The older most people get the more they succumb to selective perception. They get nostalgic for a Golden Age when young people had shorter hair, fewer tats, read more, and life in general was better. I don’t buy it. I’m not sure there’s ever been a Golden Age of anything. My goal is to light candles more and curse the darkness less.

That’s me in the second row excited to see Mother Dear

Think Legacy not Longevity

I think it was my ten year high school reunion somewhere in Orange County, California where I reconnected with one of my best friends from the 6th or 7th grade. At the start of junior high we were tight. I learned to ski on trips to Big Bear with his family and I spent a memorable week backpacking with them in the Sierras. He was a stud, a good running back and hurdler who gave both up for surfing and partying which he also excelled at. In high school, I was his designated driver.

Must have been the drugs, because at 28, he was pretty whacked out. Despite not looking especially healthy, he pigeoned-holed me and was going on and on about living to something like 125. I should have humored him and told him I was really looking forward to our 100th reunion. Pills; 1,000 calories a day; filtered carrot juice, can’t remember all the bullshit stuff he thought would get him to triple digits.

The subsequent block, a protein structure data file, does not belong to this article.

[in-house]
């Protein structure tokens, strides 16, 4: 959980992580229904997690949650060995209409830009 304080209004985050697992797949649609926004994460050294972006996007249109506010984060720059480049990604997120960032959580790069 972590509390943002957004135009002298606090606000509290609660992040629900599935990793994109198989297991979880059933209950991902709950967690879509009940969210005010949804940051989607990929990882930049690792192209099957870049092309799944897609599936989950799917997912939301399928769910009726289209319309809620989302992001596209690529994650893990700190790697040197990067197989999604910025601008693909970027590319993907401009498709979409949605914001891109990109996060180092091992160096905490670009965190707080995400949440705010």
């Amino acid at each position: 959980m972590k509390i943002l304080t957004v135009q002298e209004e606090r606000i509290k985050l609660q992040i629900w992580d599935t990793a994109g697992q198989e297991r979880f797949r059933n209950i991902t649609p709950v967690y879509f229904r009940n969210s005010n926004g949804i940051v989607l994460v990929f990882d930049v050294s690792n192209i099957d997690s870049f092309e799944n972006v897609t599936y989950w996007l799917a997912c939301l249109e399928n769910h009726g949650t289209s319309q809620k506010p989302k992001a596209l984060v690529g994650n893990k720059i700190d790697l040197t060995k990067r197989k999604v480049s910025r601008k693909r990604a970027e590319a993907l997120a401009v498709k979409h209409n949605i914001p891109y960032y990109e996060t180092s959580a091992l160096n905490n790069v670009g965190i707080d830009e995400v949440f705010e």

Granted, my childhood friend is more extreme than normal, but most of us don’t like thinking about dying. Many people spend lots of energy trying to delay it as long as possible.

In hindsight, I wish I had encouraged him to think legacy not longevity. It’s not the length of our lives, but the quality of them. Whether 40, 60, or 80, do you leave your world—whether it’s your family, the places you worked, the physical environment, or your community—better off?

I have to credit Peter Whybrow, author of American Mania, for this reminder. This sentence of his stopped me dead in my tracks. Pun intended:

In a collective denial of aging. . .we employ all available technologies to simulate youth, misunderstanding that the secret to immortality lies not in the individual but in the society we leave behind.

I can’t express it any more clearly than that.

Stop Exercising